Cetacean watching tips
There are five cetacean species commonly found in the Irish Sea: Common dolphin, Bottlenose dolphin, Harbour porpoise, Risso’s dolphin and Minke whales. Below are some tips to help you spot them!
Scanning for cetaceans
Scan the water back and forth, you can do this with or without binoculars.
You are looking for a flash of movement and a colour different from the surrounding water.
If you think you might have seen something, keep looking at that area. Cetaceans can dive for long periods.
Splashes on a calm day can be a clue to a cetacean’s presence
Weather influences what you can see
Wind with large waves makes it harder to spot cetaceans.
Best days to survey are on calm days with low wind and a relatively flat sea.
Birds, particularly gannets and gulls, are a useful clue as well.
Gannets circle around feeding areas, and often use cetaceans to location fish below.
Lots of diving birds can mean that fish have been pushed close to the surface by predators (i.e. possibly cetaceans) below.
Where to see cetaceans
You don’t have to be at sea to see a cetacean! Viewing from land is a low-disturbance way to view porpoise, whales and dolphins. There are lots of locations around the coast in Pembrokeshire and beyond where you can spot a cetacean.
Below are some locations with a few of the species commonly found there – but remember these are wild animals so the lists below should be taken as useful tips rather than a guarantee of a particular species in any location.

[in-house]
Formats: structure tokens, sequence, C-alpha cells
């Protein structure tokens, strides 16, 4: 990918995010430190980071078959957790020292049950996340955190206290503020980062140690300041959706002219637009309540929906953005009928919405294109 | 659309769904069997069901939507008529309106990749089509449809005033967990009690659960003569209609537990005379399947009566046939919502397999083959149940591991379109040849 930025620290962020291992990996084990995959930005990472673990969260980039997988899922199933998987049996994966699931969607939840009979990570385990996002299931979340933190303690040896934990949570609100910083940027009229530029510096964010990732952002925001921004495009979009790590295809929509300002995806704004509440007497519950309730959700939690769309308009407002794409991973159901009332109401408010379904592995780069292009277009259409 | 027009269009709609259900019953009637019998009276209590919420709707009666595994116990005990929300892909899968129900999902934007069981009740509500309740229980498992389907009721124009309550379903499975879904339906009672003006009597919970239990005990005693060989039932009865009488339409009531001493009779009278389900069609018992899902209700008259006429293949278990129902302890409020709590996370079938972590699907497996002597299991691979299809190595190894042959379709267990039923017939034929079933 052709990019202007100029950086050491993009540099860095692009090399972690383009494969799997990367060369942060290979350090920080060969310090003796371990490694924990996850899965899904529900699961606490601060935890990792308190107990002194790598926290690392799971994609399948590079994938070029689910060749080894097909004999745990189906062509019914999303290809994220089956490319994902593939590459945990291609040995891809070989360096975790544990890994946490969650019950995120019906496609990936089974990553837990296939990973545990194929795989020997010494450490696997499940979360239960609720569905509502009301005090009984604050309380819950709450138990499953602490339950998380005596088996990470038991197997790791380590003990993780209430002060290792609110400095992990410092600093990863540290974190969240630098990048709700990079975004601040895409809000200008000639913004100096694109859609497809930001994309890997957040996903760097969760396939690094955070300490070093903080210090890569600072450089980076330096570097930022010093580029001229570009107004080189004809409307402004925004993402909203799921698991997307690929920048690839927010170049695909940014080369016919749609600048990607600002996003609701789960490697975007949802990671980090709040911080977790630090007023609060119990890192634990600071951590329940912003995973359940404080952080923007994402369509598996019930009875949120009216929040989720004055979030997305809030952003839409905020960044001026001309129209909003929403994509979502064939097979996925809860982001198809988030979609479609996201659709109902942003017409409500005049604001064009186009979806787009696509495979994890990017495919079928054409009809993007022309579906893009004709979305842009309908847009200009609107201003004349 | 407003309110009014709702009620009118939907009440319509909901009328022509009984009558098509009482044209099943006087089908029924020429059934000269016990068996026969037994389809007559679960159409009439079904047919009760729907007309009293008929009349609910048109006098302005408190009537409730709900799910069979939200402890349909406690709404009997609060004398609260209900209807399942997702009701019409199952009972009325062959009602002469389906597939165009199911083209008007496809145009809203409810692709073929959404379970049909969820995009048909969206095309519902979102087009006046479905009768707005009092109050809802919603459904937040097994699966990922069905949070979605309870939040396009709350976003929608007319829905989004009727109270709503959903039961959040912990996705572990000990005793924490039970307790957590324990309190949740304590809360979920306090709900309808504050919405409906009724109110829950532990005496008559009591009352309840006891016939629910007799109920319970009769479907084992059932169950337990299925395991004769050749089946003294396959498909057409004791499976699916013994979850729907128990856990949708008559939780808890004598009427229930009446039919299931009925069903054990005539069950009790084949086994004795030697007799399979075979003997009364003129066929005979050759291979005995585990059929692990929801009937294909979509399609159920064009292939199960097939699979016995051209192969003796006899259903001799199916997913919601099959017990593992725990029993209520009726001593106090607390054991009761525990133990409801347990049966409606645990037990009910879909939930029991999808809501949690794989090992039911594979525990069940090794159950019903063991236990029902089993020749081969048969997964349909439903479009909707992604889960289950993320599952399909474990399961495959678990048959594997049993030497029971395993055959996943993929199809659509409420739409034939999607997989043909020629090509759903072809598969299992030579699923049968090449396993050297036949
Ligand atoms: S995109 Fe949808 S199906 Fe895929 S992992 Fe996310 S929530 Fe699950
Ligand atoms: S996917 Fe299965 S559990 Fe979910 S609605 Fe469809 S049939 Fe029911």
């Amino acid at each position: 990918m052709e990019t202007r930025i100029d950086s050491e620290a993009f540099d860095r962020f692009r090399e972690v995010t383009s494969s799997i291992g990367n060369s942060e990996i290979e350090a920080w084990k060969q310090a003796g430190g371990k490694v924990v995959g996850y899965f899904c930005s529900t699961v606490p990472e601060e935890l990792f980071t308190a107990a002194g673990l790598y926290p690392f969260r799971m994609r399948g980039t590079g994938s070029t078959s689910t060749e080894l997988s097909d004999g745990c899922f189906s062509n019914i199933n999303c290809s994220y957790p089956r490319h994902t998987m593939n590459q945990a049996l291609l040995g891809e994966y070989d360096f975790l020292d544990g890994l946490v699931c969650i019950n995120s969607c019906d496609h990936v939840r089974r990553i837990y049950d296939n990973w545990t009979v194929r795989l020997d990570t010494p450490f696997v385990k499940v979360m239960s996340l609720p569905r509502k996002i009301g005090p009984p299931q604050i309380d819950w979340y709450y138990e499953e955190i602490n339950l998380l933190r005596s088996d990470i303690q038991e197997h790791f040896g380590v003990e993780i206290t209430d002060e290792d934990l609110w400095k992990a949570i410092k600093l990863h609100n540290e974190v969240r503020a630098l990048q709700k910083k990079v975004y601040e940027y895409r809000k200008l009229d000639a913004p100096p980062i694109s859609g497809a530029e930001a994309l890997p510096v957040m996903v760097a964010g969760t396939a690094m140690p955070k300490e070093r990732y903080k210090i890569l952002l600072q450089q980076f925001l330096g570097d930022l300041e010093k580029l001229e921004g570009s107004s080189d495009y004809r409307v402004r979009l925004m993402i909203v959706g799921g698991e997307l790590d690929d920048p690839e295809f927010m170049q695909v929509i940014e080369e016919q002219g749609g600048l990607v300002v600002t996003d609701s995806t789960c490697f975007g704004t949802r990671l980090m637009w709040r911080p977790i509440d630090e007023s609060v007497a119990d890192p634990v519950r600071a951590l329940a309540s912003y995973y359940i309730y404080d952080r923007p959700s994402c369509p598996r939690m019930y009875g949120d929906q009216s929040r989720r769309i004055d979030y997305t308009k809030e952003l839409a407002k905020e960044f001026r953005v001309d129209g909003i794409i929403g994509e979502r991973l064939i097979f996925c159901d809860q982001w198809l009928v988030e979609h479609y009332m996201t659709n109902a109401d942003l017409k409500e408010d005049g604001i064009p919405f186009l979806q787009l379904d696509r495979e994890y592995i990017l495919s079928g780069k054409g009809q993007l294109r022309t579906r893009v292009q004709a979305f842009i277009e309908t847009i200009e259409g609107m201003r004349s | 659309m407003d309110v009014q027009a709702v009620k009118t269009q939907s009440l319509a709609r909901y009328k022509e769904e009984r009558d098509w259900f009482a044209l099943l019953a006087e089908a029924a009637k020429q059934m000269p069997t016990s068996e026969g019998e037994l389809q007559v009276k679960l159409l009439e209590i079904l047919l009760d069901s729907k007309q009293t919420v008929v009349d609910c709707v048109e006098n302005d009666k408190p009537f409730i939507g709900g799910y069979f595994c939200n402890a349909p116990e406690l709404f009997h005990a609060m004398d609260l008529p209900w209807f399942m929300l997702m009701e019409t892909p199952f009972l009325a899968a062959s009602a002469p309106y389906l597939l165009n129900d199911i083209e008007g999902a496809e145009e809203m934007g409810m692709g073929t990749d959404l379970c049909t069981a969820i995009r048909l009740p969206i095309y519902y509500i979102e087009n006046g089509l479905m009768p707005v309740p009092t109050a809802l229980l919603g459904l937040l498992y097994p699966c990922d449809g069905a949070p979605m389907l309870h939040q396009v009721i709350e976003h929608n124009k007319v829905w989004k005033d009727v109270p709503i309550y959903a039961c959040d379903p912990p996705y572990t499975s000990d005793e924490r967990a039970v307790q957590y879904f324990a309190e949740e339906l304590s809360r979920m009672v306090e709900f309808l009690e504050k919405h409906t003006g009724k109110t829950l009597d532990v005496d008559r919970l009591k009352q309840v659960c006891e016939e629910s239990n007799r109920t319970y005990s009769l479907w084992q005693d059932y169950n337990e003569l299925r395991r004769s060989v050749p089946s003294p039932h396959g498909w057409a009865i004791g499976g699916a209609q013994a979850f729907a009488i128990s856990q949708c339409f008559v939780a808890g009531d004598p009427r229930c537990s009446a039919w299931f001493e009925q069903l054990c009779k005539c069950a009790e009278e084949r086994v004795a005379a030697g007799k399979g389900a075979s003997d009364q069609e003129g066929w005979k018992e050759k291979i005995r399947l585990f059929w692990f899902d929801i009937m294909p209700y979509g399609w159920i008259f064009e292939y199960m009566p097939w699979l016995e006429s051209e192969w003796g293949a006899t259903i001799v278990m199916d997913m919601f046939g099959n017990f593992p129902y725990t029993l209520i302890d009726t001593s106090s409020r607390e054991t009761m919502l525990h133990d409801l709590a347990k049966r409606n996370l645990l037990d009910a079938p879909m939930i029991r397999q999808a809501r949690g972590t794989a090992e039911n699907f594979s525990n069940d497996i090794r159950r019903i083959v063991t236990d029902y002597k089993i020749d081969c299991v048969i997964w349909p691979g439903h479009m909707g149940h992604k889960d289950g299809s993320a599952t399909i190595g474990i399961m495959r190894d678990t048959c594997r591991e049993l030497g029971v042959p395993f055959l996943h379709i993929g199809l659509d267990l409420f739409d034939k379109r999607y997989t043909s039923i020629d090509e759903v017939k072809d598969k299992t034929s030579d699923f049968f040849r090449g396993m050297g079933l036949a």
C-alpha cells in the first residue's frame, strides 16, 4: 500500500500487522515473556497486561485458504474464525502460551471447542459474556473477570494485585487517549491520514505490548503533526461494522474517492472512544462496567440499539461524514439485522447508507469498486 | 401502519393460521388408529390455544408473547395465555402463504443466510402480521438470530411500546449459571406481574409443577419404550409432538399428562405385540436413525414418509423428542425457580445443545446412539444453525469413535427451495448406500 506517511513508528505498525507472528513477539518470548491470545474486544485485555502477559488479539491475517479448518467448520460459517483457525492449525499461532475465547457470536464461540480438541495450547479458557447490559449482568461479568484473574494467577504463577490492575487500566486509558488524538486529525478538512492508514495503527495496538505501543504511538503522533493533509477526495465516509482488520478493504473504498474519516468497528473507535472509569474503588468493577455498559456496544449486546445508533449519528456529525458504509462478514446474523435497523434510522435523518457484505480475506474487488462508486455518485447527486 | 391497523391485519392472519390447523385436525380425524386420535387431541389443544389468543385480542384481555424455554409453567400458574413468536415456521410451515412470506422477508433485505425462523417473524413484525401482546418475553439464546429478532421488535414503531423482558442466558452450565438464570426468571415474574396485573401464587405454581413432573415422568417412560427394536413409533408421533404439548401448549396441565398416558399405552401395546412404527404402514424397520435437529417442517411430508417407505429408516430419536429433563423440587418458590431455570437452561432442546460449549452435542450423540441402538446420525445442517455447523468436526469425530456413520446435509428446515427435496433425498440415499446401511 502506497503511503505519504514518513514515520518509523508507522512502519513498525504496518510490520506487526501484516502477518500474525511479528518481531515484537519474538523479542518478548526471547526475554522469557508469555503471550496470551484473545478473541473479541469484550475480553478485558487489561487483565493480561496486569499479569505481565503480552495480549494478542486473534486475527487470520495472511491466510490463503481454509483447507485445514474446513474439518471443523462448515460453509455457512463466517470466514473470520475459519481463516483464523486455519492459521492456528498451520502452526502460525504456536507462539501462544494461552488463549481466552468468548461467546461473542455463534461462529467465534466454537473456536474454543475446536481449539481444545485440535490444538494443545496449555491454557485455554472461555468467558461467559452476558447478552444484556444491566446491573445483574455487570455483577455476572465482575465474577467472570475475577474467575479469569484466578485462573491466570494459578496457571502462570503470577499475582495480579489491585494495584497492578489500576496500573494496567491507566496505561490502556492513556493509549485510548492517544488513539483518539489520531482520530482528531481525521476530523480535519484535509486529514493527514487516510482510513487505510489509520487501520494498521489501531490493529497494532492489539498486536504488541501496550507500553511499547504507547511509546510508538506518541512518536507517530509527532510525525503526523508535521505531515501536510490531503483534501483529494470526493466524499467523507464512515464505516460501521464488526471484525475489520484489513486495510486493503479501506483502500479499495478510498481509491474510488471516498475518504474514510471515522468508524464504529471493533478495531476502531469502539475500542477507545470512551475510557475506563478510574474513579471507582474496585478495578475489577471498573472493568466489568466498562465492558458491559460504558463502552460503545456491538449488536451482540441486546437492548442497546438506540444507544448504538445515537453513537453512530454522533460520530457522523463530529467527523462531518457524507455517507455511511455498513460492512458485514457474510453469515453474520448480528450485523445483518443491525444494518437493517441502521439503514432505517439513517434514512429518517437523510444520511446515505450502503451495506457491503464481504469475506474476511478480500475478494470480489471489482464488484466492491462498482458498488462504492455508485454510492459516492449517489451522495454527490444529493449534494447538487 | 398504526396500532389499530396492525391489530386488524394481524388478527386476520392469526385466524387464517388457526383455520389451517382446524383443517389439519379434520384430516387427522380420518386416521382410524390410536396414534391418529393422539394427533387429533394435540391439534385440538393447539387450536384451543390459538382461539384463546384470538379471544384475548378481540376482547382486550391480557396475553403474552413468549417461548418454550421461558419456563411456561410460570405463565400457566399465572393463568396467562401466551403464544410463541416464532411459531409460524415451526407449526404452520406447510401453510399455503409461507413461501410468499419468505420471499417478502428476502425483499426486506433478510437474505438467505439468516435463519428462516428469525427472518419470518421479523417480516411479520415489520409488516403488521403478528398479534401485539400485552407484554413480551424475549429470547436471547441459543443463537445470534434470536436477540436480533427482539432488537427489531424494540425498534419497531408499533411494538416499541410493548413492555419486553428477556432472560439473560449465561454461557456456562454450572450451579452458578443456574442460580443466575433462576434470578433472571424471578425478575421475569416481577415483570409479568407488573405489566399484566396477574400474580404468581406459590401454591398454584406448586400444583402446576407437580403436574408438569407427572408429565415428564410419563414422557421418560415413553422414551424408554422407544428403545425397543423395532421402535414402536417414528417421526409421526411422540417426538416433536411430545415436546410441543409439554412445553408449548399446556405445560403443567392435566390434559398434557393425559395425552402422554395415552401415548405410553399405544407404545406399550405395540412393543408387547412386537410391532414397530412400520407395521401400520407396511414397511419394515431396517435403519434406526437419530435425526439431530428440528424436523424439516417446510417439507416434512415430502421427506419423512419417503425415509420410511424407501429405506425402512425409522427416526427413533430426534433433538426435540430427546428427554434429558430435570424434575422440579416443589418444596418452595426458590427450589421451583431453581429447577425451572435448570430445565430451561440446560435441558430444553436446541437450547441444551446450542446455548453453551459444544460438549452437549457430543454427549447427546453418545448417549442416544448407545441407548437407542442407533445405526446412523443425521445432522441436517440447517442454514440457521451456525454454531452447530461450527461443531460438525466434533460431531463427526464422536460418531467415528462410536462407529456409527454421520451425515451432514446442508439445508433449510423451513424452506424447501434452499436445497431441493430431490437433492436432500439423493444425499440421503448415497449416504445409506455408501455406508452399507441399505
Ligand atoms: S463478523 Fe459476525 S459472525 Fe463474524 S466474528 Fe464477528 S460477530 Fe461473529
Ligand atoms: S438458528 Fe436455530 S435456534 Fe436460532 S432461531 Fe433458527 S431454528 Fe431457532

famous for it’s resident bottlenose dolphins
Cetacean watching – General Advice
Spotting dolphins, whales and porpoises at sea can be an exciting experience but it is important to understand that our behaviour towards these animals, although it may seem harmless, can be a very distressing experience for them.
All species of cetaceans in UK waters are protected by law. It is illegal to capture, injure, kill or intentionally or recklessly disturb a cetacean.
We do not wish to restrict your enjoyment of these animals, we just ask that you are mindful of your actions whilst you are out at sea. The less we disturb these animals as they visit harbours and areas with high human activity the more likely it is they will return for us to enjoy in the future.
Seal Pup Advice
Grey seal pups are born in late August and September around the Pembrokeshire coast.
Picture 1: Healthy seal pup with white fur
© Ken Barnett
What do you do if you come across a seal pup on a beach?
- Just because a seal pup is alone and crying does not necessarily mean it’s in danger or been abandoned. Most of the time the seal pup will be fine. It is normal for the mother to leave a pup on its own for a short period.
- Please DO NOT approach the seal pup, keep far away and keep dogs on a lead.
- If you get too close to a seal pup this could scare the mother away and lead to the pup being abandoned.
- Seals may look cute but they give a nasty bite which will get infected with bacteria from their mouths. This has led to people being hospitalised.
For the first three weeks of a seal’s life they are covered in white downy fur and are not ready to swim. DO NOT attempt to get them back in the water.
They begin to moult after 3 weeks of age and they look at bit patchy.
Picture 2: Malnourished seal pup at Fishguard Lifeboat Station
© Anna Elliott
How to decide whether the seal pup needs help?
- If the seal is injured
- If you have observed the pup for 24 hours and there has been no sign of the mother.
- A healthy pup will look big and fat without a neck whereas a malnourished pup will look thin and will have a visible neck
- If a seal pup has fully moulted and seems very small and lethargic it may be malnourished.